Utrecht’s underground independent art scene could easily be missed, but away from the corporate bustle of the high street, if you want something a little more than just Centraal Museum, there are a whole host of independent art galleries to explore, with Moira being just one. Moira is an independent exhibition space that showcases local artists from all over Utrecht, hosting open mike nights, screening films and creating experimental exhibitions. Their goal is to offer a platform for smaller artists who have innovative initiatives ranging across the visual arts, theatre and music.
I recently went to see The Hoarder, a collaborative work from Dutch artists Babs Bleeker, Lorena Solis Bravo, Afra Eisma, Heleen Mineur and Marnix van Uum that was on at Moira throughout the month of March. The exhibition opened on March 9th with a one off performance piece by Lorena Solis Bravo entitled ‘Slowfall’, and from then on for the next three weekends Moira opened for free to anyone who wanted to come and take a look at ‘The Hoarder’. Initially slightly overwhelming, the space was filled with an eclectic mix of art forms that included everything from videos and spray painted canvases to sculpture combined with textiles. Babs Bleeker’s spray painted canvases use colours, textures and patterns that are digitally inspired, with the layering and colouring having an incredible effect. Each of the canvases offered something new, but Bleeker’s distinct innovative style was present in each. Marnix van Uum created another incredibly effective piece, utilising the surreal in the creation of his tragicomic videos. Heleen Mineur’s video was even more surreal, with no narration, but simply used video editing to magnify seemingly random Dali-esque objects.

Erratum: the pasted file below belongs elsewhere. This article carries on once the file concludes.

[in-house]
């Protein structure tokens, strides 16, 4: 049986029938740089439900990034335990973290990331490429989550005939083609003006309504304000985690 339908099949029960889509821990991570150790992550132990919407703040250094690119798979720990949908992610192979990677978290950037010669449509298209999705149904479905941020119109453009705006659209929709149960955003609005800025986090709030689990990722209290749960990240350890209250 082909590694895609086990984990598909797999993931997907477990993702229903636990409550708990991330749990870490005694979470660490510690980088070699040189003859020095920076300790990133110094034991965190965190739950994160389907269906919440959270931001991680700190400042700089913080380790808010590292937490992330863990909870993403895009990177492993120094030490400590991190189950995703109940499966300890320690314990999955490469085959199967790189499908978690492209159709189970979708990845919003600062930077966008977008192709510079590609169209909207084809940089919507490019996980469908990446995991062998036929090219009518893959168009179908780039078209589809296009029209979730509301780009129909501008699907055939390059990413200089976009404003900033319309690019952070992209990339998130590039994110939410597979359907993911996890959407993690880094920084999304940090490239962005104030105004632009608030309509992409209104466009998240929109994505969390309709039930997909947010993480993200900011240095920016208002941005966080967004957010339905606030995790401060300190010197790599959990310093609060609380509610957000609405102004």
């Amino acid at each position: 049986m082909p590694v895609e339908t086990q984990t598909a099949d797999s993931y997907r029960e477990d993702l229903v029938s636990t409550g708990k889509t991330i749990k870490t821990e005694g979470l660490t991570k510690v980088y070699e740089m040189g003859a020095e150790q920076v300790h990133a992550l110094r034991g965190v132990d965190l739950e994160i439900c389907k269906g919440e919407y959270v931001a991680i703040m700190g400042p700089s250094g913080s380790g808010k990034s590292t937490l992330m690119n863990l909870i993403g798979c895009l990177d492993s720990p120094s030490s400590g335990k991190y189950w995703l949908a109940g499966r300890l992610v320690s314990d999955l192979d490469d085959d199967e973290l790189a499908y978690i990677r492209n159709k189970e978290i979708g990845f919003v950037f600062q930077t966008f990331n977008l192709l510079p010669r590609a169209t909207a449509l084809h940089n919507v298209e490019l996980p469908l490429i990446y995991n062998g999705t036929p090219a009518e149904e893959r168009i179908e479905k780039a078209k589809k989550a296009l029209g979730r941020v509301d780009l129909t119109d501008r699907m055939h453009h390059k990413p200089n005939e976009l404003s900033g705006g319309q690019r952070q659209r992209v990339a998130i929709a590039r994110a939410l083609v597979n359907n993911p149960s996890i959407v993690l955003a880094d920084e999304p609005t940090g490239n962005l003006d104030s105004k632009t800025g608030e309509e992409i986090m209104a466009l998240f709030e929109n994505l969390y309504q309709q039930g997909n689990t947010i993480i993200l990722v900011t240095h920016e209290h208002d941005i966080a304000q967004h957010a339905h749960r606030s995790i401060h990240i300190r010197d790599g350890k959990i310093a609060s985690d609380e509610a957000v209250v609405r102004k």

The whole exhibition had a sense of the surreal, with each artist subverting traditional artistic and aesthetic methods to create something innovative and unique. All four artists created interesting, digitally inspired pieces, but the connection between them besides a vague notion of being similarly innovative and surreal was slightly harder to find. The exhibition description states ‘we found ourselves taking pleasure in the useless sympathy of inorganic patience adding to the mountains of discarded waste.’ Although this sounds intriguing, other than adding to the odd, dream-like quality of the exhibition this description’s message is hard to locate in the exhibition itself. Overall, this digital, hyper-real exhibition had a dreamlike quality with incredibly interesting and provocative work from independent Dutch artists. Although Moira doesn’t have any upcoming exhibitions currently advertised, it’s definitely a space to keep an eye on. Martha Bird 29th March 2019